Hurling back door open for four more years


The hurling championship reforms have been adopted for a further four years. In a slightly surprising outcome, the GAA's special congress in Rosslare on Saturday voted for the four-year extension rather than, as expected, the two-year option.

This renews the system by which the successful semi-finalists in the Munster and Leinster championships progress to the All-Ireland stages, regardless of the results of the provincial finals. Considerably larger attendances, bigger television audiences and the increased revenue which has gone back into the game were all cited as reasons for maintaining the reformed system.

Only 10 delegates - including, ironically, those from All-Ireland champions Offaly, the prime beneficiaries of the reforms - voted in favour of reversion to the old system and the principle of the changes was accepted overwhelmingly despite occasional dissenting voices.

A Galway motion to have the quarter-final pairings decided by an open draw (as opposed to keeping the runners-up in Munster and Leinster apart) was also passed.

A complicated procedure was adopted to sift through the competing motions which recommended permanent adoption, a further experimental period of four years and one of two years. First, the principle of continuing the system was accepted; then the principle of further experiment rather than permanency; and finally four years was preferred to two.

Two of the most vehement arguments in favour of the reforms came from past presidents Jack Boothman, during whose term of office the experiments were introduced, and Pat Fanning of Waterford. Another former president, Con Murphy of Cork, who opposed the reforms on their introduction two years ago, remained unconvinced. He also warned that live television could mean the GAA becoming "an association of spectators".

"In London (Congress 1996), you made a decision in the dark," said Boothman. "Now the evidence is there. Twelve live hurling games on TV have brought entertainment into homes who had never watched hurling before. The decision has been made by the people of Ireland, get up and vote it in."

Offaly's Andy Gallagher made the keynote speech against the motions. He pointed out that the rise in attendances this year was misleading because the Munster final had gone to a replay and the Offaly-Clare All-Ireland semi-final required three matches to sort itself out. If these extra matches were excepted, he argued, total attendances had actually declined.

He went on to draw attention to poor presentation at a special minor final between Carlow and Westmeath and the lack of interest in the Kilkenny-Galway intermediate semi-final which had been played in Offaly.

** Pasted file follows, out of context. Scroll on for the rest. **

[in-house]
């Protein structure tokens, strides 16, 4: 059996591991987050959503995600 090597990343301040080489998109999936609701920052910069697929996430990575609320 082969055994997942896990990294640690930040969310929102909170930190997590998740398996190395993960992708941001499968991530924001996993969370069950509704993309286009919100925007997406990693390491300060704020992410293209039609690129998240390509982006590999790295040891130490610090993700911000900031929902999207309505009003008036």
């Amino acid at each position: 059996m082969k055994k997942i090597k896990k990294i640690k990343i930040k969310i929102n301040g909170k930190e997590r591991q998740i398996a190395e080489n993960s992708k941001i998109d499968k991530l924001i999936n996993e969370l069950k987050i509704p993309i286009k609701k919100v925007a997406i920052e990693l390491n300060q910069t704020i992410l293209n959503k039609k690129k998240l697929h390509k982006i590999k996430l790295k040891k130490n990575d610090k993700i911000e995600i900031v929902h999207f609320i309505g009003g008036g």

"It has had an enormous effect on club hurling with championships not yet completed," he continued, "and if our clubs are affected, what effect will that have on Offaly hurling. What has it done for Kerry, Carlow, Roscommon, Down, Antrim, Dublin, Laois and Meath?"

Both Frank Murphy of Cork, who chaired the committee which had introduced the reforms, and Pat Fanning answered Gallagher by pointing out that it was unfair to saddle the reforms with blame for all the ills of hurling.

Murphy said that the twin objectives of the reforms had been the promotion of hurling and the raising of the profile of major games. "There was little use in RTE providing us with live TV if we didn't have the matches to give them."

Speakers from Mayo, Galway, Limerick, Clare, Waterford, Kilkenny, Antrim, Down, Cavan and Munster Council chairman Sean Kelly all spoke in favour. The motion for a four-year extension to the proposals was carried overwhelmingly.

Concerns about the dominance of stronger counties in the revived intermediate championship were raised. A number of counties are graded intermediate and allowed enter their best team but bigger counties are allowed enter teams composed of junior players and these have proved successful in the last two years.

Wicklow and Westmeath both proposed motions to address this situation. Westmeath's provided for a competition along the lines of the old All-Ireland B championship for counties graded intermediate with the winners entering the intermediate championship proper at the semi-final stage.

This was passed and Wicklow's was withdrawn. This had proposed a competition - again like the old B championship - be organised and conducted parallel to the intermediate championship without affecting counties' rights to participate in that championship.

Also on the agenda was a set of motions to implement the comprehensive report on the role of provincial councils by the policy and planning committee chaired by Monaghan's Sean McCague.

The proposals to streamline the functions of the councils and bring them into line with provisions of the congress review committee of last year and to improve communications and the dissemination of information were accepted.

It was also announced at the weekend congress that New York will for the first time contest the senior football championship. The proposal received the go-ahead from Central Council and Connacht Council secretary John Prenty confirmed that the province had agreed to allow New York to enter the Connacht championship at a preliminary round stage. New York won the International Competition organised by the GAA in Dublin in September.